It’s not just the food miles – it’s the food noise. As yet another articulated lorry rumbles through our village, the Greenhart homestead is shaken to its foundations by a 30-ton monster packed with crisps and ready meals for the unthinking masses. I suspect when it passes the nearby council estate they come out of their houses and cheer the noisy beast like some kind of liberator.

Supermarkets are really just an extension of the prison system. They imprison animals in cages of various types to produce meat and eggs. They force small farmers and cows into hard labour to produce their vegetables and milk. They condemn the masses to a life of drudgery, stumbling round the shop, anaethetised by boredom, placing one gawdy-coloured item after another into a trolley which, unlike the shopper, still has a mind of its own. And when they get home, they stuff all that junk food into their junk mouths while watching junk television – and all the while surrounding themselves with other junk from Ikea or, even worse, ARGOS!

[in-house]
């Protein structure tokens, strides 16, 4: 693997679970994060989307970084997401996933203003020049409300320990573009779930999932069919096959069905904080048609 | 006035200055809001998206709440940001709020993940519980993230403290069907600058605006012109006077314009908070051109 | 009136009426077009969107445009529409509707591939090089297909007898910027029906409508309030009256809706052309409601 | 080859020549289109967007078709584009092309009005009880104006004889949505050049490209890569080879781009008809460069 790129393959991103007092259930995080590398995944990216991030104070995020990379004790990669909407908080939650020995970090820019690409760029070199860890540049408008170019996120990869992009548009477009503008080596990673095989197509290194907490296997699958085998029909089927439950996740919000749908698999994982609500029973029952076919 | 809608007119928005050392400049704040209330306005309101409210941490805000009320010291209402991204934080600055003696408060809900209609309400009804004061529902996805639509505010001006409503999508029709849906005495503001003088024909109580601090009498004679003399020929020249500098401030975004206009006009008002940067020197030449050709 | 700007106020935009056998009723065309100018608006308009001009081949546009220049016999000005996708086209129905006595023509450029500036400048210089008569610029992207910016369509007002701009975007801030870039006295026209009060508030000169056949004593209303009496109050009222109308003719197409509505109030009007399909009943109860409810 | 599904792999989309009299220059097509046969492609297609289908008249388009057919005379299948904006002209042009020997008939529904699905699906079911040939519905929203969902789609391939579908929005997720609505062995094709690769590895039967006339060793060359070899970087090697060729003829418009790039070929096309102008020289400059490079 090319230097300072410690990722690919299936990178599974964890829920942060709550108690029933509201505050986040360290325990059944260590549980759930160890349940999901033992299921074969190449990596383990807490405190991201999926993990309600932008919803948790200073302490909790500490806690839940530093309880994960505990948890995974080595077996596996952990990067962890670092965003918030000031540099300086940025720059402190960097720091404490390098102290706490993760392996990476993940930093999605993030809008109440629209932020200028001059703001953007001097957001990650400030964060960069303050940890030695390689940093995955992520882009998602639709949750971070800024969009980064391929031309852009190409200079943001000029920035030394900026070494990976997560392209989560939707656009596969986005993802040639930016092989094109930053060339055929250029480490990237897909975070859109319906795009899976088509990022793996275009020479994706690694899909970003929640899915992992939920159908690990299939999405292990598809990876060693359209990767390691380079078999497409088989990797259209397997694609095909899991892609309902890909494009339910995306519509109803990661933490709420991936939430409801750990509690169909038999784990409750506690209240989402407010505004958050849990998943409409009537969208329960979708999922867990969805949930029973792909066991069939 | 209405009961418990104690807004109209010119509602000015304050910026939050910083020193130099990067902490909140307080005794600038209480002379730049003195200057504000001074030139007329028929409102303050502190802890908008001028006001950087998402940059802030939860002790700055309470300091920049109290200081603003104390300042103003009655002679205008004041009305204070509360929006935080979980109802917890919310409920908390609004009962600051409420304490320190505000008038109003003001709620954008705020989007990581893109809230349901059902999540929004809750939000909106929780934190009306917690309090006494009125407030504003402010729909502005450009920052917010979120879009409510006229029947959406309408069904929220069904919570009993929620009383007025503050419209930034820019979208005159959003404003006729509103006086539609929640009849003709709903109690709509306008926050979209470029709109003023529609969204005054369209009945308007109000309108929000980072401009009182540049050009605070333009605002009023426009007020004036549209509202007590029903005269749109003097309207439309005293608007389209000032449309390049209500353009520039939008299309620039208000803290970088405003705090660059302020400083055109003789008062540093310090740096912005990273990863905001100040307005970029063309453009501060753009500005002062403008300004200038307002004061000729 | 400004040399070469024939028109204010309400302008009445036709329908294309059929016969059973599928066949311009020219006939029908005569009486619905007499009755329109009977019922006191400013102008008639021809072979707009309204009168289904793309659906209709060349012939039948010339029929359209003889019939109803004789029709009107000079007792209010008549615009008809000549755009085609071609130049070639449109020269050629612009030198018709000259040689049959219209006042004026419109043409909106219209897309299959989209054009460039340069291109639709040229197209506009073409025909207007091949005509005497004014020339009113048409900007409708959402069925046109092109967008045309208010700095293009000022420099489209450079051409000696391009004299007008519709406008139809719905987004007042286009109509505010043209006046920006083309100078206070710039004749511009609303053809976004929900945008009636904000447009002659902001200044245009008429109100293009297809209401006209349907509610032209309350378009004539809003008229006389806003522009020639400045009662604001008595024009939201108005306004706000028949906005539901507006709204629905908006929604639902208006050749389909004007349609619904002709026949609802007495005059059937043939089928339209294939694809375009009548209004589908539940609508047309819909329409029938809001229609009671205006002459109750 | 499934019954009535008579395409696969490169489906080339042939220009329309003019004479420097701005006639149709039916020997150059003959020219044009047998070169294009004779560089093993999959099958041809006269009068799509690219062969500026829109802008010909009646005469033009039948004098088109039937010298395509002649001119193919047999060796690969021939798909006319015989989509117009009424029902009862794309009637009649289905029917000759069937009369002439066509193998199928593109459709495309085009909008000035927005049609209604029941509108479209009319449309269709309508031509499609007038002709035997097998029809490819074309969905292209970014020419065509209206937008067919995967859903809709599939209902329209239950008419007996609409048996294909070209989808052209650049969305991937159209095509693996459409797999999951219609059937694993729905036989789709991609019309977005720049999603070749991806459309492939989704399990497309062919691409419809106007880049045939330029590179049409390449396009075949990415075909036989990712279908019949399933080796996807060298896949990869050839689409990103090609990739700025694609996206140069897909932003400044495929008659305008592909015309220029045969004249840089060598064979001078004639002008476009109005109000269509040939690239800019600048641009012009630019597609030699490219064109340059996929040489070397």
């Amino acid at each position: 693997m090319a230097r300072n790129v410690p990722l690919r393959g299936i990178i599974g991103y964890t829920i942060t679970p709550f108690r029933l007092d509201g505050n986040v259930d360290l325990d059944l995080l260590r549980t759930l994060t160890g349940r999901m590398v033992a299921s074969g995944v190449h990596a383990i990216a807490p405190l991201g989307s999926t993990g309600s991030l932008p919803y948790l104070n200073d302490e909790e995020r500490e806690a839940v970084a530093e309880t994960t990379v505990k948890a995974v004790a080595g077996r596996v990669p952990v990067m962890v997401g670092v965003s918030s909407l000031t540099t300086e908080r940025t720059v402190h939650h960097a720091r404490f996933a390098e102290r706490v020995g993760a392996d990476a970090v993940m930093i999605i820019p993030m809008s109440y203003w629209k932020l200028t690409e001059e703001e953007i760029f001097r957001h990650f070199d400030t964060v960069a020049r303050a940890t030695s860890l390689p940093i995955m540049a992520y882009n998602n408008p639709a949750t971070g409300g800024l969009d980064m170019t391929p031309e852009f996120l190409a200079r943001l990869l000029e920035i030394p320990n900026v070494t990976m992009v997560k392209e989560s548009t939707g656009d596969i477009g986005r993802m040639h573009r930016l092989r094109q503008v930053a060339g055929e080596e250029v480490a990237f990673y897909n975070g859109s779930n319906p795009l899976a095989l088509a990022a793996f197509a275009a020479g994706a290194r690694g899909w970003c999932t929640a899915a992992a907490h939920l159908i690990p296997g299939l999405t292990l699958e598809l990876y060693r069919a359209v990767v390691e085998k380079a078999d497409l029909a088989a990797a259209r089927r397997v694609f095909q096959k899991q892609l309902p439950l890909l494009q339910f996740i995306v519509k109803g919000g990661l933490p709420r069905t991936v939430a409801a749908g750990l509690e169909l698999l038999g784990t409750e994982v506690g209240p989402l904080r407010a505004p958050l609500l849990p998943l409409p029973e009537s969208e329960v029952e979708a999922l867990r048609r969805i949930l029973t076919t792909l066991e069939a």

They’re even selling clothes from these places now, produced by workers in far-off countries earning pennies per day. I think this is disgraceful but it does have a silver lining. While the ‘clothes miles’ are every bit as bad as the food miles, I do think we can learn a valuable lesson from these workers on how to live on a pittance. If a sweatshop worker can make t-shirts and jeans for not much more than a dollar a day, why can’t we all? A small wage packet means a small footprint, remember that.

After all, it would mean we couldn’t afford to go to supermarkets. And that must be a good thing.

Ethan Greenhart is here to answer all your questions about ethical living in the twenty-first century. Email him at {encode=”Ethan.Greenhart@spiked-online.com” title=”Ethan.Greenhart@spiked-online.com”}. Read his earlier columns here.

To enquire about republishing spiked’s content, a right to reply or to request a correction, please contact the managing editor, Viv Regan.

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Topics Politics